I read the novel last year, and while I enjoyed it, I'd found it quite overrated and not as deep as it was trying to be. In the hands of the great David Fincher however, Gone Girl truly stands out among thrillers for the complexity of its storyline.
Even though I already knew the entire story, I found its adaptation absolutely gripping thanks to its fantastic pacing and editing. The acting was superb, and I expect Rosamund Pike's performance will be nominated for an Oscar.

I don't say this very often, but don't bother with the book, go see the movie instead.


Movie 32: A Most Wanted Man

Dir: Anton Corbijn
Cast: Philip Seymour Hoffman, Rachel McAdams, Willem Dafoe, Grigoriy Dobrygin


A German spy agent believes and seeks to prove that an influential member of the Muslim community is actually funding terrorism

I really enoyed The American, and even more so Control, which is why I'm surprised Anton Corbijn could have directed such a terrible film.
Rachel McAdams' (who on top of being a mediocre actress has a really bad fake German accent) character makes NO sense at all, and that's pretty much what brings down the entire picture. For some reason, she decides that a man she knows nothing about is completely innocent, and she is willing to risk everything to help him. Why? Because she's a lawyer (and therefore believes in justice?), and because later on she becomes sort of sexually attracted to the man. And that's all it took. There's a scene in which the two have an argument, and the metaphorical barrier between them is symbolized by a see-through curtain. That's right. A see-through curtain.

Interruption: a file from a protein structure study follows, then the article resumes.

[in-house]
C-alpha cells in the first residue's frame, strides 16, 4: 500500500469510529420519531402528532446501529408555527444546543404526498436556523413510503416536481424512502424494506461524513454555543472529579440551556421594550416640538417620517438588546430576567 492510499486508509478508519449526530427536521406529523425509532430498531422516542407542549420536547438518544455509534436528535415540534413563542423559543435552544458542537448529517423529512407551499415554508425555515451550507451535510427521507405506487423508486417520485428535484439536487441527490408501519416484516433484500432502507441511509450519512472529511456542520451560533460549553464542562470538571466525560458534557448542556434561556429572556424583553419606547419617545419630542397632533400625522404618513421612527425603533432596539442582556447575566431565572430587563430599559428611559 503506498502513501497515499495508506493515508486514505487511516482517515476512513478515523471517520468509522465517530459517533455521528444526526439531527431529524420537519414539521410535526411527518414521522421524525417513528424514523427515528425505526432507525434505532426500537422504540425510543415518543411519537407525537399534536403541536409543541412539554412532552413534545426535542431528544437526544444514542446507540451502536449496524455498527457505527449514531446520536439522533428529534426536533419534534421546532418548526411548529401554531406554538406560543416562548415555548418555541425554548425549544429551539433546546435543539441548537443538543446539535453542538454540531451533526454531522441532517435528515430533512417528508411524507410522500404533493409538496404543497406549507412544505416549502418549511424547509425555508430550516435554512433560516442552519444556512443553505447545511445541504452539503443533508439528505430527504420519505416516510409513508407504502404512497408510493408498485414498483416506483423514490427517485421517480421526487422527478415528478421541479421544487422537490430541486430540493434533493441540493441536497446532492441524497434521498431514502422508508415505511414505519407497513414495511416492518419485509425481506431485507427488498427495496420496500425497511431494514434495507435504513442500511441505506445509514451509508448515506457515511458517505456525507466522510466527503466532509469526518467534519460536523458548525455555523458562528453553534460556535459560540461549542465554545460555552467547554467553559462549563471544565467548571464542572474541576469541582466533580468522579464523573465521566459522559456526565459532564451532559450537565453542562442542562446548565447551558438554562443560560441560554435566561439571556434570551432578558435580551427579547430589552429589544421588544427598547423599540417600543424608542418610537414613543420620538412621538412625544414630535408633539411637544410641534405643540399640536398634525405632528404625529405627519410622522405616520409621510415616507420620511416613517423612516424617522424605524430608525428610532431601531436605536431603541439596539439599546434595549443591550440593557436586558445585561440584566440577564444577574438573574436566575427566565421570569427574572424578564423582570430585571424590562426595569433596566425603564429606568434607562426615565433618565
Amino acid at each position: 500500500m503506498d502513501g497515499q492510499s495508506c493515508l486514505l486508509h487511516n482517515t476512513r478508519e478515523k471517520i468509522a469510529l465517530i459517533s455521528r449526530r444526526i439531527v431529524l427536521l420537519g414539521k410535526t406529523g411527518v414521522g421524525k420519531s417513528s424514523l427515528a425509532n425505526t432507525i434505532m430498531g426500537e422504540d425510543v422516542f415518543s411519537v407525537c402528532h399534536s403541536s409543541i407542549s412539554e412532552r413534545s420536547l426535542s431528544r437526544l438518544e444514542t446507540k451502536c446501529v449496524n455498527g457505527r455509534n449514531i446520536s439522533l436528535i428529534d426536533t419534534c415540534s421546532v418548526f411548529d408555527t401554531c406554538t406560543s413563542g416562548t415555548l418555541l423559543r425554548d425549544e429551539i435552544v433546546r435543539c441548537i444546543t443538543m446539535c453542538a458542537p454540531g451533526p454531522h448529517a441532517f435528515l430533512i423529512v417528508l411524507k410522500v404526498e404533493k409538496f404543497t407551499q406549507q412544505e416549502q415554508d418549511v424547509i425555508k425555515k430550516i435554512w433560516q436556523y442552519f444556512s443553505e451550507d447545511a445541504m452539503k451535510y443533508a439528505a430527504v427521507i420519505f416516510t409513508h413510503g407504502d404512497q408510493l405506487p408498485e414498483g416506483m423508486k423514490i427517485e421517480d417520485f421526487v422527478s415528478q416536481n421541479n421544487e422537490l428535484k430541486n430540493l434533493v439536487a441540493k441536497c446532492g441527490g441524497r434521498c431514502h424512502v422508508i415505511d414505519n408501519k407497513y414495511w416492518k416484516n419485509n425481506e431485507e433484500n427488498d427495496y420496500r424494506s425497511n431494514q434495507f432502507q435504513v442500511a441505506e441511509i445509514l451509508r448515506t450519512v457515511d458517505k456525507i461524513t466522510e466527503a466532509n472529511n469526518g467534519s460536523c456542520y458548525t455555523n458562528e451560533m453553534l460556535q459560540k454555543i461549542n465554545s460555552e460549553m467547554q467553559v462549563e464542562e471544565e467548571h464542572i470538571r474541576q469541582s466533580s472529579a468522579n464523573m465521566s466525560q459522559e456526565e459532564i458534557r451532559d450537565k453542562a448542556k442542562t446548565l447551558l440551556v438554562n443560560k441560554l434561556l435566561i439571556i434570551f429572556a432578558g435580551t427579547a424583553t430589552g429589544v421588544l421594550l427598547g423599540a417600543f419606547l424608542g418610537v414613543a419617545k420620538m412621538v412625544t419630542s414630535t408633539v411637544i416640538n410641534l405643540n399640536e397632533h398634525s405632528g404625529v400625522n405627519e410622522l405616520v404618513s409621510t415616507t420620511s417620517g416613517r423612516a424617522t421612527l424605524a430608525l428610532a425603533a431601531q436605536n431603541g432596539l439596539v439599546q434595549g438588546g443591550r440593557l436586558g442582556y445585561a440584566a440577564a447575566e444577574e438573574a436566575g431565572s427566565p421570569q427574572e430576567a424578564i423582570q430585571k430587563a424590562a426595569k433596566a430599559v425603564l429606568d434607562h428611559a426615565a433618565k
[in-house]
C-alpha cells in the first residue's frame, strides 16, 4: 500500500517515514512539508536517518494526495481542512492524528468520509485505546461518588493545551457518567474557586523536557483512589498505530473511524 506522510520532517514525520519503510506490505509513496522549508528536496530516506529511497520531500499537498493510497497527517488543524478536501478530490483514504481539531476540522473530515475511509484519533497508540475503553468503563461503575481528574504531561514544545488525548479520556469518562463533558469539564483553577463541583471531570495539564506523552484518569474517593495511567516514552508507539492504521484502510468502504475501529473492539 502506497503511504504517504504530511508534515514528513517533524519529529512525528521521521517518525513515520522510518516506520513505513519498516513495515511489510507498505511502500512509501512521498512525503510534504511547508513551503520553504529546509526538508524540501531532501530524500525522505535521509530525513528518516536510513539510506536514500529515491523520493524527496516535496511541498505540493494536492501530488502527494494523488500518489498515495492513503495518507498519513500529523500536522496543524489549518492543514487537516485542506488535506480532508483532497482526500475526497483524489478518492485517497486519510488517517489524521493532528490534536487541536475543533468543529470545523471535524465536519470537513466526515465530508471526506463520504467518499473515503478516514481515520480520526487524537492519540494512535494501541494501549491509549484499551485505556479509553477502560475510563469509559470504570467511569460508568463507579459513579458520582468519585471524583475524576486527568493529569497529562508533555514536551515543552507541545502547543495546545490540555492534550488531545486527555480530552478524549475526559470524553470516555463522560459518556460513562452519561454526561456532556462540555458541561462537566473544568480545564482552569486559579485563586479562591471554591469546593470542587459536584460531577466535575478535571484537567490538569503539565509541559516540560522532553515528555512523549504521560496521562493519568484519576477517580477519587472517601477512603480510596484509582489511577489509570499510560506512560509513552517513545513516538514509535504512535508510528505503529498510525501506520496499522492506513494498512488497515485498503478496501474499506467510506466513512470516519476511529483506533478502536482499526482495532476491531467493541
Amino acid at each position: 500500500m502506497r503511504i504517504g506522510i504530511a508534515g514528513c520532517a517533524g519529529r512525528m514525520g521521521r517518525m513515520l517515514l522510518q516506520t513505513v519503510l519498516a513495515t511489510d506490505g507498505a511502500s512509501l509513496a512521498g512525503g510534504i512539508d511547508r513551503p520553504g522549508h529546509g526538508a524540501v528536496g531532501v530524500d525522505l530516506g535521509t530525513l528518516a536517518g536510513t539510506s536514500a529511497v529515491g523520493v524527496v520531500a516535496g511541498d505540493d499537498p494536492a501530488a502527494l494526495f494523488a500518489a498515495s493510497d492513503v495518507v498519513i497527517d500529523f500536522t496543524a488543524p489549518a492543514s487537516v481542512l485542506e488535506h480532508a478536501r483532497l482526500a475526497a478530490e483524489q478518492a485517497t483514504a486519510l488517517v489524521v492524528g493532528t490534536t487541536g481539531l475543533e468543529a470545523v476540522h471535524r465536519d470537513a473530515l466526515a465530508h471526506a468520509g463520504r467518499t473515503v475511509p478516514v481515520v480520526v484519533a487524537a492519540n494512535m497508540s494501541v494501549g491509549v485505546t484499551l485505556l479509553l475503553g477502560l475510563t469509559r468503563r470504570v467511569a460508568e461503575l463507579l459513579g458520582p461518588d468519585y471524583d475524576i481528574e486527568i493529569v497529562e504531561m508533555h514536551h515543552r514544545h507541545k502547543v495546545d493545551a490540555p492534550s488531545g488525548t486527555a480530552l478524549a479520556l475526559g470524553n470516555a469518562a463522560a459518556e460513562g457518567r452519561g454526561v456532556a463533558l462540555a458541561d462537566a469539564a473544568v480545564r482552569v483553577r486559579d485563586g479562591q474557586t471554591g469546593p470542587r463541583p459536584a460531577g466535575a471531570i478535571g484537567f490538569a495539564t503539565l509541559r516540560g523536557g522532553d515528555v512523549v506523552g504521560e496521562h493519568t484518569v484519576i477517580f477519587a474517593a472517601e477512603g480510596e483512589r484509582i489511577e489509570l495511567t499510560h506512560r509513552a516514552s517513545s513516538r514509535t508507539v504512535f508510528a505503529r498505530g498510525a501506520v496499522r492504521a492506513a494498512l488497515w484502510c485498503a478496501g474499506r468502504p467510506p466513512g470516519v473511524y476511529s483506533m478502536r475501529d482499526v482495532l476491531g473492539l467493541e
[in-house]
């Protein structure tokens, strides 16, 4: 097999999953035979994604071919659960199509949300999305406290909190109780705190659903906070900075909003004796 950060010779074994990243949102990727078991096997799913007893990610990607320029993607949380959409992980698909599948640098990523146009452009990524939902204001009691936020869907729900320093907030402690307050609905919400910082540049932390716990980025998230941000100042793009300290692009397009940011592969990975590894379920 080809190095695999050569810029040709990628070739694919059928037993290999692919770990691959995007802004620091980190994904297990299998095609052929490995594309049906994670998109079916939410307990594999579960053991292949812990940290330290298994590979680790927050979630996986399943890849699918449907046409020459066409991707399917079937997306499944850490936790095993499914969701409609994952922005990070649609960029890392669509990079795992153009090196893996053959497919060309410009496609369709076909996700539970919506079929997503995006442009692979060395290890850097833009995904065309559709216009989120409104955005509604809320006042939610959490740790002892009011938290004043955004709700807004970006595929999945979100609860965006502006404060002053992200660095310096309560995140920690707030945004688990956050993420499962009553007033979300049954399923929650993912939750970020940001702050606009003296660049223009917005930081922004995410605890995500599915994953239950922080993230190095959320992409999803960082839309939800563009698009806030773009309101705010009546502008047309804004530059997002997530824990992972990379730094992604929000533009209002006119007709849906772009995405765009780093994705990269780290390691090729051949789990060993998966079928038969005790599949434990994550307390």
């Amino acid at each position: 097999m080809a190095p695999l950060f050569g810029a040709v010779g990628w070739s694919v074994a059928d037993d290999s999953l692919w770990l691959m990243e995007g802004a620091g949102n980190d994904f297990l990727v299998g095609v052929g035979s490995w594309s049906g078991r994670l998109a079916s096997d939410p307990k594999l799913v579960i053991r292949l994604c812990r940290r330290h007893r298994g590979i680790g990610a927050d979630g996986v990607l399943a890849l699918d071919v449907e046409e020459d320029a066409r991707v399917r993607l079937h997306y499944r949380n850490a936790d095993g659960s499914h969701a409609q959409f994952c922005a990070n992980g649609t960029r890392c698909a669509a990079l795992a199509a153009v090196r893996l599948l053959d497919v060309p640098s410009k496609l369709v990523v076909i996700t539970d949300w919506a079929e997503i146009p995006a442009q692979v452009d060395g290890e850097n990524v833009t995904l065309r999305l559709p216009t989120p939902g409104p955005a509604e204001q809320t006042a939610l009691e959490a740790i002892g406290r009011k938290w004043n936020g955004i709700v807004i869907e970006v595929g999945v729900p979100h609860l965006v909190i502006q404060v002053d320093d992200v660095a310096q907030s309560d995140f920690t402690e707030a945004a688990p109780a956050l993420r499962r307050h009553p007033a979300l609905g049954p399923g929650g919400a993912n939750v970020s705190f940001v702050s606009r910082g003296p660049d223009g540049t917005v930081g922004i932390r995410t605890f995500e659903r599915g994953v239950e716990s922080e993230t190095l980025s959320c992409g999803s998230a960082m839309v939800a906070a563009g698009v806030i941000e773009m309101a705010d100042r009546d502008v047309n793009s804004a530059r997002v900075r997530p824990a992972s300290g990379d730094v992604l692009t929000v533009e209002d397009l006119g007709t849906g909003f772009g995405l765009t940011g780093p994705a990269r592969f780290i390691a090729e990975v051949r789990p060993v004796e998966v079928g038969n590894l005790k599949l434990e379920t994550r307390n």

I'm so sad this is Philip Seymour Hoffman's last lead performance. I wish it were a better movie.


Movie 31: The Fault in our Stars

Dir: Josh Boone
Cast: Shailene Woodley, Ansel Elgort, Laura Dern...


A love story between two kids who have and have had cancer.

It was interesting to finally get to know what the hype was all about, as I've never read the original novel.
As much as I'm a romantic at heart, this love story was simply too cheesy for me, the whole cigarette metaphore being particularly cringeworthy.
While the acting seems to be as good as possible considering the material given, Hazel and Augustus have rather generic personalities. Only cancer makes them stand out as a couple.
Of course, the movie manages to be emotionally charged, but how could it fail to be with a subject matter like cancer?

I also felt that the scene in which they share their first kiss was slitghly inappropriate considering the location. I wasn't exactly shocked, but certainly annoyed.


Book 27: Agnes Grey

27 AGNES GREY Anne Bronte (England,1847)

57 agnes

Following financial misfortunes, the young Agnes Grey decides to become a governess, but she quickly becomes persecuted by the children and parents of the households that give her a position.

Years after reading The Tenant of Wildfell Hall, which I disliked, I decided to give Anne another go. Now I can say that her work is too moralizing for my tastes. Her heroines are always overly preachy, and I get tired of them really quickly.